A “Skeptic” (with a capital “S”) is someone who self-identifies as skeptical, and views skepticism normatively as the correct intellectual attitude to take. Such Skeptics are part of a movement that is at once cultural and political. But not all skeptics are Skeptics. (More controversial: not all Skeptics are skeptics.)

  6. #6 barfy
    April 26, 2012

    Good post.
    What political views are consistent with a skeptical worldview?
    I think there are many, but I would like to see how you and others frame them.
    One of my skeptical concerns about the title “Freethought Blogs” is that it does not make a concerted effort to allow for freethought. My evidence is in the nature of the allowed blogs, their content and comments. There is a definite bias towards the progressive mindset. I find this as troubling as the misnomered “Patriot Act” and its implied assumptions that to be ‘for’ it is to be patriotic.
    Is ‘freethought’ a misnomer for ‘atheist progressive?’
    In this nexus of blogs, I think that may be an accurate claim.
    To be fair, there may not be any blogs that are skeptical and other than progressive – I sure don’t know of any – but does that obviate the need to be careful to differentiate political viewpoints that haven’t been vetted by skepticism?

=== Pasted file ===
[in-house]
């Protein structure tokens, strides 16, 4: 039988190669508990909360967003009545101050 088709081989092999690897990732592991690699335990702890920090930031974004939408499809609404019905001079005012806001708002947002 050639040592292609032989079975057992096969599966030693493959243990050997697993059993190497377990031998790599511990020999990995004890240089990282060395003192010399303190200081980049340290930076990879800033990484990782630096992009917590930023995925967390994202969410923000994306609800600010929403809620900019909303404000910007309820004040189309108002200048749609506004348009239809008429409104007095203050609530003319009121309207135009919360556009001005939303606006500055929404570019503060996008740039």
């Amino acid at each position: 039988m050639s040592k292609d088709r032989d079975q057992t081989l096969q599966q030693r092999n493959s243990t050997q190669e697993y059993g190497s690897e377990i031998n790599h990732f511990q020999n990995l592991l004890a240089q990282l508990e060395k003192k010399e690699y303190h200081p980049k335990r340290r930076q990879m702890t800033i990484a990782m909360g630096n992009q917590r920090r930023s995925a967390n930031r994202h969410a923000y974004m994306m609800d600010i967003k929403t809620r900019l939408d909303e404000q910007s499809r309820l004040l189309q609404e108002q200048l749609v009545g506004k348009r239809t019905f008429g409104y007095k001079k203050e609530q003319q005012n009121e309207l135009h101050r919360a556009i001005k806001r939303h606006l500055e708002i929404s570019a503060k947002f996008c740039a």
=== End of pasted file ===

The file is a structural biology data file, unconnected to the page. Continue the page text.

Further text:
There is far too much killfiling and namecalling and ‘us vs them’ mentality in many of these blogs to have earned the moniker ‘freethought.’
    Whereas, I don’t feel freethought means free-for-all, I do feel that an even greater consideration, in every meaning of that word, has to be given to political viewpoints that stray from the hegemonic and privileged progressive worldview that permeates this set of blogs – if only to demonstrate an acknowledgment that freethought and skepticism MUST allow for challenge.
    The progressive worldview holds many ‘beliefs’ – that is, opinion without evidence – that a skeptical worldview would not accept – not the least of which is that progressive beliefs are better than others.
    In simpler terms, do these set of blogs live by a “skeptic first” or “progressive first” mentality?
    I would argue the latter.

  7. #7 Phil Giordana FCD
    April 26, 2012

    ” Group “c” is of course correct”

    WTF? Evidence please?

    “members of group “a” are deluded and usually think this sort of thing because it is convenient for them to do so”

    WTF? Evidence please?

    “Members of group “b” are probably just trying to keep everyone happy but secretly agree with me (oh, I’m in group “c”) … as all people who on the surface disagree with me surely must, at some deep level or another.”

    WTF? Evidence please?

  8. #8 Greg Laden
    April 26, 2012

    Phil: Hahahahaha. Nice.

  9. #9 Phil Giordana FCD
    April 26, 2012

    Greg: I’m the lulzy type.

    But seriously, do you really think skepticism is intrinsically linked to politics, or was this whole post tongue in cheek? As a non native-english speaker, I may have been lost on some comedy here…

  10. #10 Greg Laden
    April 26, 2012